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Securing Web Services with mod_security
Pages: 1, 2, 3

Gluing a Web Services Resource into mod_security

Blue Bank's web service uses the URL www.bluebank.example.com/axis/getBalance.jws. It's generally a good idea to create a rule set for this resource. To do so, Blue Bank has glued its resource into httpd.conf with:



<IfModule mod_security.c>
      SecFilterEngine On
      SecFilterDefaultAction "deny,log,status:500"
      # Other rules
# ------- Rules for web services --------------------------
      <Location /axis/getBalance.jws>
        SecFilterInheritance Off
        SecFilterDefaultAction "deny,log,status:500"
        SecFilterScanPOST On
        SecFilterCheckURLEncoding On
        SecFilterCheckUnicodeEncoding On
      </Location>
#---------------------------------------------------------------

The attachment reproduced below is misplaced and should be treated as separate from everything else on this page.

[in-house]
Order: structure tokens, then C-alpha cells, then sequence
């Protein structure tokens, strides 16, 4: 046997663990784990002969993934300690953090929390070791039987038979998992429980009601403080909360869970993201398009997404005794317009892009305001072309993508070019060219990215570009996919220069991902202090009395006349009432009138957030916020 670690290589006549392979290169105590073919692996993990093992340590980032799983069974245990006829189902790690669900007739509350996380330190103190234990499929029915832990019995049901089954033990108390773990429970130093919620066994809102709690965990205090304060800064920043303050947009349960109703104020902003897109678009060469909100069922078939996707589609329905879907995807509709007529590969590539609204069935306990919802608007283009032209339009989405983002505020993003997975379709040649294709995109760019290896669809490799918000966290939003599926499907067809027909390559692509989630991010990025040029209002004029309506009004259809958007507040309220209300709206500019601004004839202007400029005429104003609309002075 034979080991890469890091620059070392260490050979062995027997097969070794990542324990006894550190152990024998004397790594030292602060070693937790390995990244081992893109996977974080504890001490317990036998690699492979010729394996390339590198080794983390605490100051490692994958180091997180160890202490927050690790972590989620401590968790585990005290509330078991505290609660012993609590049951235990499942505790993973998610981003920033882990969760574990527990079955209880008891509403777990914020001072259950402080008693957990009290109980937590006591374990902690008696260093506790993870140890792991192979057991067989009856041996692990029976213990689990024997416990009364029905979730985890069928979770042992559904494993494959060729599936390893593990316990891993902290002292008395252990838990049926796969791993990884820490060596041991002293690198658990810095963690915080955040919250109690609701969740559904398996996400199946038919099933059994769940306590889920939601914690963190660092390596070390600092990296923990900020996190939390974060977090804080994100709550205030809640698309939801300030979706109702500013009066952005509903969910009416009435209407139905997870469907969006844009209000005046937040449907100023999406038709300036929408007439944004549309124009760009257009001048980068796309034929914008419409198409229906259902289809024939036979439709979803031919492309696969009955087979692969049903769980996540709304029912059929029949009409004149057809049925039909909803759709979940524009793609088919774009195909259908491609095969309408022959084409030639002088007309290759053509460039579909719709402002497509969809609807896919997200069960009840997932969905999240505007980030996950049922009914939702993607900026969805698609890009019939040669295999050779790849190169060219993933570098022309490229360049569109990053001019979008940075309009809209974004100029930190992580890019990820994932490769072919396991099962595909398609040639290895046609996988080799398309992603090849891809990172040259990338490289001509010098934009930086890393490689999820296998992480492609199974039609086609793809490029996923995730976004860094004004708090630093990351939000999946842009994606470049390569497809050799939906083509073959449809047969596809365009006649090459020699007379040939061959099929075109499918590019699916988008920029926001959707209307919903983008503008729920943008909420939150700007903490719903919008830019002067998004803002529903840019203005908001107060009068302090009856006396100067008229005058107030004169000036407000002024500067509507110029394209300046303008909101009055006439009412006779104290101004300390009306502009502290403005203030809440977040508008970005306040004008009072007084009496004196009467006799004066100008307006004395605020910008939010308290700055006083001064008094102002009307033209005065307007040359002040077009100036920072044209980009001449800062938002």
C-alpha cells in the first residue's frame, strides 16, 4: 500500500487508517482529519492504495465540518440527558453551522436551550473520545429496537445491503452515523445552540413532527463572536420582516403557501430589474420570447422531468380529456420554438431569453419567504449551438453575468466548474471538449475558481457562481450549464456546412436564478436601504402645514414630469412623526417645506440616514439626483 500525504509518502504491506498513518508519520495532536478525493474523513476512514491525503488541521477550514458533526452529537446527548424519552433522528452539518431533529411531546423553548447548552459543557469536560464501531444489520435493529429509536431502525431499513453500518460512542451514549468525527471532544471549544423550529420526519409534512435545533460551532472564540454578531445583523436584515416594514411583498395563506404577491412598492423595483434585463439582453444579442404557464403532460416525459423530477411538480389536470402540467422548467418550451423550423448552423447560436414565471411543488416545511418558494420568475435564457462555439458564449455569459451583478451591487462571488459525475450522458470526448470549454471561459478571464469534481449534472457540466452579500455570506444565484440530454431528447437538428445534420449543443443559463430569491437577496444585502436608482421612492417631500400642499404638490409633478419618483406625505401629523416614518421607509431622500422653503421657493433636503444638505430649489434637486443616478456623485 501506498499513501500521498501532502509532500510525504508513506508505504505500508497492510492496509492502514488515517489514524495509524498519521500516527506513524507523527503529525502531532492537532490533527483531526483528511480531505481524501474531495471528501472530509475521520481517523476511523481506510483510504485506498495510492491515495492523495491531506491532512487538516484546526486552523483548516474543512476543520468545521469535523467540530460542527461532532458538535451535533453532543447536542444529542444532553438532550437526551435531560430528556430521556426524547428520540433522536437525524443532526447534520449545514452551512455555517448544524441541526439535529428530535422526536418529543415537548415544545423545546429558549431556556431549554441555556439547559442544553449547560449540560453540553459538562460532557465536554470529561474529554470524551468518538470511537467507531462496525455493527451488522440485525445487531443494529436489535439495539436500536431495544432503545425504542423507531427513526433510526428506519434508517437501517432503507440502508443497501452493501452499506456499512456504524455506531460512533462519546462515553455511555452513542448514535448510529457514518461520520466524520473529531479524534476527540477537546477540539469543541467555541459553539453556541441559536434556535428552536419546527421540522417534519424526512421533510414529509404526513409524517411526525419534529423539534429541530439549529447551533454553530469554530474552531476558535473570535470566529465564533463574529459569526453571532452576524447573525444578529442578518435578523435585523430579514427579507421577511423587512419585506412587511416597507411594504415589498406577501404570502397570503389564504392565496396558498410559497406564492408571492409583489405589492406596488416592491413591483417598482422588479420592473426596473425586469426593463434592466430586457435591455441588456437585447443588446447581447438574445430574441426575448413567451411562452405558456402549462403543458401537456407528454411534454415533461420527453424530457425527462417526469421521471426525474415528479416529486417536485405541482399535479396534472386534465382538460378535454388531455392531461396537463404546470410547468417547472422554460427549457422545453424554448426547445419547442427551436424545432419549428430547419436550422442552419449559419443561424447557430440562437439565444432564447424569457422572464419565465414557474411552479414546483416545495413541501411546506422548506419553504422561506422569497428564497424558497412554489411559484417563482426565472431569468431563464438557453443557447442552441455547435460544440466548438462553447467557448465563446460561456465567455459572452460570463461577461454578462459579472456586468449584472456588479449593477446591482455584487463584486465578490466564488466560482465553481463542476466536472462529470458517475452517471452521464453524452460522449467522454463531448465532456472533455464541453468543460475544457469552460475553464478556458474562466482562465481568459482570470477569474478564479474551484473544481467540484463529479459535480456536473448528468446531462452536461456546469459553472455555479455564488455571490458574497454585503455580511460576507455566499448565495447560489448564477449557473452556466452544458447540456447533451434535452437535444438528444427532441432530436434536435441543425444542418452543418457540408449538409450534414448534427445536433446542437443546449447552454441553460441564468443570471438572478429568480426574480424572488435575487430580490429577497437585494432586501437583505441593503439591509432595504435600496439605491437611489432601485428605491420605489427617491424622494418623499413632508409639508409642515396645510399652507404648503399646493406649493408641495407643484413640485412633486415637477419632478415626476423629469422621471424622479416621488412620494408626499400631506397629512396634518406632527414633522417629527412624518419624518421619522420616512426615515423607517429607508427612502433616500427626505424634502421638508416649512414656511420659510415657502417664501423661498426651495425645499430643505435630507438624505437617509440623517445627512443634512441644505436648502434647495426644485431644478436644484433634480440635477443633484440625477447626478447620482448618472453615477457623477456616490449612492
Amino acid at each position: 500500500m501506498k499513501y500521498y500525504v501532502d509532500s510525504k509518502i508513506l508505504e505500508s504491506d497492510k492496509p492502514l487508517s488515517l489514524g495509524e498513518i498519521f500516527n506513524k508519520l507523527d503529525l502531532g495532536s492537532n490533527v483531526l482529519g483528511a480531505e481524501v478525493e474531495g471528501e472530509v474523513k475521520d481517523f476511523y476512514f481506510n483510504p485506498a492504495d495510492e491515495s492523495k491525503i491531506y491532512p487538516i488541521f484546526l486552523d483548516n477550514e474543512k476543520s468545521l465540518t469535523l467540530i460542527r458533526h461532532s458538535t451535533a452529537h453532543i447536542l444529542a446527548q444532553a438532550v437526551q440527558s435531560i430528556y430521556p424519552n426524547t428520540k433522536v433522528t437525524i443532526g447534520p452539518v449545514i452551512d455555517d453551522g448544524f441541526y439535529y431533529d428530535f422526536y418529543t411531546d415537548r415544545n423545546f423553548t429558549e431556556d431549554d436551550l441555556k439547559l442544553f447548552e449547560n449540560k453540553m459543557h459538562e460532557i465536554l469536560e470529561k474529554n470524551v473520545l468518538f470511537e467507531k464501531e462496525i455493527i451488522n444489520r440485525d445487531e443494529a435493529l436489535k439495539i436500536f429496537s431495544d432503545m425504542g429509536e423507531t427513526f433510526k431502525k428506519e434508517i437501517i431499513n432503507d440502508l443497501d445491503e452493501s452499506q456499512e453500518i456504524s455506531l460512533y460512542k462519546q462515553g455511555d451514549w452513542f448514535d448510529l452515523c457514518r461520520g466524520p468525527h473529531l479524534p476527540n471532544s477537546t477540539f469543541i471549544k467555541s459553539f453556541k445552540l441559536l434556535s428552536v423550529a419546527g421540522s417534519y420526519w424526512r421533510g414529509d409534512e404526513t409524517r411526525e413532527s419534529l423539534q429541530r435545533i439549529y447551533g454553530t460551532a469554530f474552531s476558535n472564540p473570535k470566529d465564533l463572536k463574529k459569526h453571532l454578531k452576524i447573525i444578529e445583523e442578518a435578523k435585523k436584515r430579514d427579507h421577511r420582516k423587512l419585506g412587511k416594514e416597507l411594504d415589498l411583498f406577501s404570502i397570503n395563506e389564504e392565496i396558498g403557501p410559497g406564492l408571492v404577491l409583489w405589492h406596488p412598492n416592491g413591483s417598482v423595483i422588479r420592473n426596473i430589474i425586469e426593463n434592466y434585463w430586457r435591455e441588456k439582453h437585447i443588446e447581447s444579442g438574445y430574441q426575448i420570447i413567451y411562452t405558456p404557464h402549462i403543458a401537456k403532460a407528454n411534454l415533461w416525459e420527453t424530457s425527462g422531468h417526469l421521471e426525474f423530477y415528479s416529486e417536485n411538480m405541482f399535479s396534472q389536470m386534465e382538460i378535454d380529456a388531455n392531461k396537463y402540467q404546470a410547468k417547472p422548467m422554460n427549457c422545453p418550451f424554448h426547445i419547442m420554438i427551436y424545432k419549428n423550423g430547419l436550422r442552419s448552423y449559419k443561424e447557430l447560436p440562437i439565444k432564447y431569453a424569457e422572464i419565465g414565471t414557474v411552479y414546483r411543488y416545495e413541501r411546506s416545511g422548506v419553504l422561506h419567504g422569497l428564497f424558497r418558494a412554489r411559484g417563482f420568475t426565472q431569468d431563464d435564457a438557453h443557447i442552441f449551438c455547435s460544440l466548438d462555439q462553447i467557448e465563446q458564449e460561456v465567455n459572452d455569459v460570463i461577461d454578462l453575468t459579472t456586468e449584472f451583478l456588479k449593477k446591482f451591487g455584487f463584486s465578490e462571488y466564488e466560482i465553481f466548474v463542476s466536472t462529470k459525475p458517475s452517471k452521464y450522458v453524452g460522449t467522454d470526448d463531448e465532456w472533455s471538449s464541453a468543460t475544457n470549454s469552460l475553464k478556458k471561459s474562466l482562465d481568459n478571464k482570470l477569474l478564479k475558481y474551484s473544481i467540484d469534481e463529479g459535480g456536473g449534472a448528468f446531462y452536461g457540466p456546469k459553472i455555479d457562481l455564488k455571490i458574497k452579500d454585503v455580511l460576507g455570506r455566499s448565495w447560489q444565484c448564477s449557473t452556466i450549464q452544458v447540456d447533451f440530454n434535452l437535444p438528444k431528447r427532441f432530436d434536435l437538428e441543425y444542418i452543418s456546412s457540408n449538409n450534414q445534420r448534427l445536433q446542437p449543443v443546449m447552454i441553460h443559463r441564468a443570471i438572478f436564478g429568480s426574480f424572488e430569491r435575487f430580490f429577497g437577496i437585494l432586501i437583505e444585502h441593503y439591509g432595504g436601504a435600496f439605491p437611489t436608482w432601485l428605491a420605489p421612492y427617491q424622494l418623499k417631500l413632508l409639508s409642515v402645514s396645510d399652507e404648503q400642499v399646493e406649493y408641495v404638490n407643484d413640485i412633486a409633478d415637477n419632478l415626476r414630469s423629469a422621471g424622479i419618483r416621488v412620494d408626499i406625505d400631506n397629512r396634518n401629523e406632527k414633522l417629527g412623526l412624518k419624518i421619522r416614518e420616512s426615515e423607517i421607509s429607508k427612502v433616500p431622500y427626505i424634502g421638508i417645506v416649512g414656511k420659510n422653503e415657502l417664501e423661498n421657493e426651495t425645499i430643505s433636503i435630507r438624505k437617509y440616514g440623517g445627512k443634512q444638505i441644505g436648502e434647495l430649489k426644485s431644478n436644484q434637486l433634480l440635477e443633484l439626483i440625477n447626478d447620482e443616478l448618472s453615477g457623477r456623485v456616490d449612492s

</IfModule>

The following directive block applies filtering criteria for /axis/getBalance.jws. This adds the required placeholder for the defense of the web service. Placeholders go in the <Location> block.

# ------- Rules for web services --------------------------
<Location /axis/getBalance.jws>
        SecFilterInheritance Off
        SecFilterDefaultAction "deny,log,status:500"
        SecFilterScanPOST On
        SecFilterCheckURLEncoding On
        SecFilterCheckUnicodeEncoding On
</Location>
#---------------------------------------------------------------

There are two important directives here:

SecFilterInheritance  Off

This directive turns off all other rules and provides a clean space for a new rule set for the enclosing location only.

SecFilterScanPOST  On

Web services invocation methods go over POST. Hence, the next directive to enable is SecFilterScanPost to enable POST filtering.

With the above details in place, Blue Bank has deployed a shield in the form of mod_security. It also knows its defense target--the content of id, which clients pass to the web service over a SOAP envelope.

Defending Attack Vectors

As a first step to defend all incoming malicious requests, Blue Bank needs to trap the value of id to prevent a client from passing an invalid value. The SOAP request uses an XML tag to pass this id information to the internal web services code, looking something like: